Why Words Matter Newsletter May 2021
As in many other things, the devil is in the detail when it comes to communication. Communicating sounds easy enough, but in practice, hitting the right tone, nailing our message and finding the right words is often more difficult than we think. It’s details that build and shape the bigger picture. It’s details that tell the story.
But we often forget about the complexity of the communication process. As Adrián puts it here, “What we think we say and what we actually say are different. So is what we actually say and what the other person makes of it.”
Communication is complex; it’s not just about what we say or write, but how. It’s about the tiny details, signals and cues we use to convey our message - the exclamation that shows our enthusiasm, the elongated umm of uncertainty, the pause for dramatic effect, the emphasis for irony, the giggle that gives away nerves, the wink that lets people in on the joke, the full stop that says ‘we’re done’.
“But in speaking our minds,” Adrian says, “perhaps we emphasise the wrong thing, or forget important details that give background or context, fundamentally shaping and warping what we say.”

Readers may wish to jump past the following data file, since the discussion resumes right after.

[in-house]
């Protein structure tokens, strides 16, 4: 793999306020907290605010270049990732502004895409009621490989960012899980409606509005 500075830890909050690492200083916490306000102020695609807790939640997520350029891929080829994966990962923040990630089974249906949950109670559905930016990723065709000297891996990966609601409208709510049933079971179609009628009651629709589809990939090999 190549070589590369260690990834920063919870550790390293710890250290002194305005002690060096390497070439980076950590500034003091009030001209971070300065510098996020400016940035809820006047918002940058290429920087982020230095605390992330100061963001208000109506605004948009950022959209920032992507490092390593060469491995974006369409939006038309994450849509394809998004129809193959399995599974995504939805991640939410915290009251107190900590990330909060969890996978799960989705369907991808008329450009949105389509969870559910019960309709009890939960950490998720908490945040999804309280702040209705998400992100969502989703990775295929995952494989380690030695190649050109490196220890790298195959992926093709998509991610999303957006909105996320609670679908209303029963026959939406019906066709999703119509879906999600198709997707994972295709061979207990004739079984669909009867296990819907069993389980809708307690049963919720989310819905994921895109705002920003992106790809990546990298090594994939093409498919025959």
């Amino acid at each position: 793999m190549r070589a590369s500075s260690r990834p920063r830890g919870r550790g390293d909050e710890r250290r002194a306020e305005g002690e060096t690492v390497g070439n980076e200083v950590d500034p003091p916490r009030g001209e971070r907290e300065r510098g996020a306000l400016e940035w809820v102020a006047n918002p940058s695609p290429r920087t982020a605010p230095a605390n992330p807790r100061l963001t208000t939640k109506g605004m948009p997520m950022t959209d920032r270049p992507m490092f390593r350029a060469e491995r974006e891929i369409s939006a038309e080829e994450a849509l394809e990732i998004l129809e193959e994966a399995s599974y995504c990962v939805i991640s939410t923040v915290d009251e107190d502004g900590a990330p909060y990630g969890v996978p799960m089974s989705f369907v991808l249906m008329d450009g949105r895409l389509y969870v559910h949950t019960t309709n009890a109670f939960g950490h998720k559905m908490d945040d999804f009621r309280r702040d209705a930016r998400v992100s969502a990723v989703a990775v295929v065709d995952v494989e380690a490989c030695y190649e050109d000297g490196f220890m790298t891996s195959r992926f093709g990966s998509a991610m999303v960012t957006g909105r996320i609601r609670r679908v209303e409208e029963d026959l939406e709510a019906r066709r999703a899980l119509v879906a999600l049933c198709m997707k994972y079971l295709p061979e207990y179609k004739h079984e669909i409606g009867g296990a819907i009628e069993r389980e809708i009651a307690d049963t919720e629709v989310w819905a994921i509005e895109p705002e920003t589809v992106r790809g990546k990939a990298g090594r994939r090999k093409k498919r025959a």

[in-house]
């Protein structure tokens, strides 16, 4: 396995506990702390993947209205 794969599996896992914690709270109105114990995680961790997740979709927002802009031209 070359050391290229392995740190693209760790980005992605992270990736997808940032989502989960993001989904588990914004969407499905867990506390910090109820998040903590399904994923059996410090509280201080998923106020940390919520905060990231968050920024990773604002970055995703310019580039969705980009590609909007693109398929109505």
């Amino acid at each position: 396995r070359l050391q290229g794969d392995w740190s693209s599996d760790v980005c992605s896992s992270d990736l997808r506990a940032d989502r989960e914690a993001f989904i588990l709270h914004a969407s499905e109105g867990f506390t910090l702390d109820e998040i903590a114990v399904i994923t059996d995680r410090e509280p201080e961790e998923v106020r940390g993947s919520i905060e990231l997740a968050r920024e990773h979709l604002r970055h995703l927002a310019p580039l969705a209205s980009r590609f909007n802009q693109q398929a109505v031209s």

Here are some links to get us thinking about the details of how we communicate.
We all fill pauses with umms, ahhs and likes when we speak. But is the use of these linguistic fillers simply a habit we can't break or is there more than meets the ear?
A fascinating read that looks at the history of “creating delightful user experiences”, and asks whether the pandemic has put an end to the oh-so-charming microcopy, email subject lines, error messages and pop-ups that litter our digital experiences.
Following the tenth Global Accessibility Awareness Day on 20 May, here’s the low-down on emojis and accessibility with practical examples of how to use (and not use) them in your communications.
A fun article that looks at the history of five everyday words and their original meaning. Take a look - they may surprise you.
Social media has changed the way we communicate, from the rise of the lowercase girl to the killing of punctuation. But back in 1956, the German philosopher and media critic, Adorno already argued the case for the seriousness of punctuation.
That’s all for now! Did you find anything interesting you’d like to share or chat about? Just reply to this email and let us know!
Nia and Adrián
(If you enjoy this email and know someone who would get a lot out of it, please consider forwarding it to them. Or if you were forwarded this email, maybe sign up so you can receive it each 1st of the month - it’s on us! ;-) )